So last year somebody gave me the bright idea that a pair of GoreTex-lined trail runners with gaiters would keep one’s tootsies toasty while snowshoeing. I tested the theory for the first time last week, and discovered the weaknesses when I got home from my snowshoe outing and noticed my socks felt like they’d been left out in the rain all night.
The the flaws in this tactic (appealing because trail runners are so light) are two-fold:
1) Gaiters won’t keep all the snow out of your shoes, and every flake that gets past them will melt on contact with your socks. Even with the high-tech fibers of modern socks, it’s a bad idea to let your socks get soaked because if something goes wrong (like, getting lost because you’re hiking in snow and there’s no trail to follow) there’s almost no way to get them dry in a winter environment. Without dry socks your feet eventually will freeze, and the aftermath will suck very badly.
2) If your footwear isn’t insulated, the warmth of your feet is apt to melt all the snow on the outside of your shoes, which ensures that the part of your shoe that touches the snow will stay soggy, uncomfortable and heavy from acquired water weight. None of these traits is beneficial to the non-masochists among us.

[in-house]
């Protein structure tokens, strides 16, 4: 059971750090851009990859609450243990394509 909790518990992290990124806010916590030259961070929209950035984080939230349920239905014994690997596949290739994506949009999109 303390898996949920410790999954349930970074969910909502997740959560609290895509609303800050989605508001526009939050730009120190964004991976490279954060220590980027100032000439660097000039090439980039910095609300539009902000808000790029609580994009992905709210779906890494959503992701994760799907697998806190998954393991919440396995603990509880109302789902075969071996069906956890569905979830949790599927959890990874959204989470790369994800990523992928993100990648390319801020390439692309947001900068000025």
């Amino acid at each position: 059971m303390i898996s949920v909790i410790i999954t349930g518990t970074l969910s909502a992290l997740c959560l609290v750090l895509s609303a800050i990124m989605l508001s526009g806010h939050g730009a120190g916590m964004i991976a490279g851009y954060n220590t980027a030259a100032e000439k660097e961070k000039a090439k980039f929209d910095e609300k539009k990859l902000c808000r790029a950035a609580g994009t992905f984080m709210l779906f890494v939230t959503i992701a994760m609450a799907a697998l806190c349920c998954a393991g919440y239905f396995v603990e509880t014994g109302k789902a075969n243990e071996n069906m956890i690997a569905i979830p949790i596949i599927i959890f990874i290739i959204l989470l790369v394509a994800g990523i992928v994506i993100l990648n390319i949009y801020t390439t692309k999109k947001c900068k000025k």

The primo pain in the ass of snowshoeing is the weight of the shoes. I have some Neos insulated overshoes that work wonders in the keeping-feet-dry department, but they weigh a ton when combined with a light pair of running shoes. Buying a pair of dedicated snow boots means taking on roughly the same weight, minus the flexibility of peeling off the overshoes and having a regular pair of shoes to drive home in. As with lightweight backpacking, shaving ounces when snowshoeing can increase comfort, but it also increases risk. The light-shoes-and-gaiters route is fine if you know exactly where you’re going and what you’re doing, but if you’re a rookie like me you’re probably better off taking on the extra weight and saving your feet to hike another day.
Another route I haven’t tried is vapor-barriers — typically a plastic liner that prevents sweat from soaking insulating layers. Andrew Skurka used them in his trek across Minnesota earlier this month. As he described it in a podcast, he’d just peel off his vapor barriers (pants, shirts, socks) and let winter do its work: all the accumulated moisture on the barriers would freeze, and he could brush off the accumulated frost as easy as dusting snow off your car’s windshield. Here’s a nice article from Field and Stream on how vapor barriers work.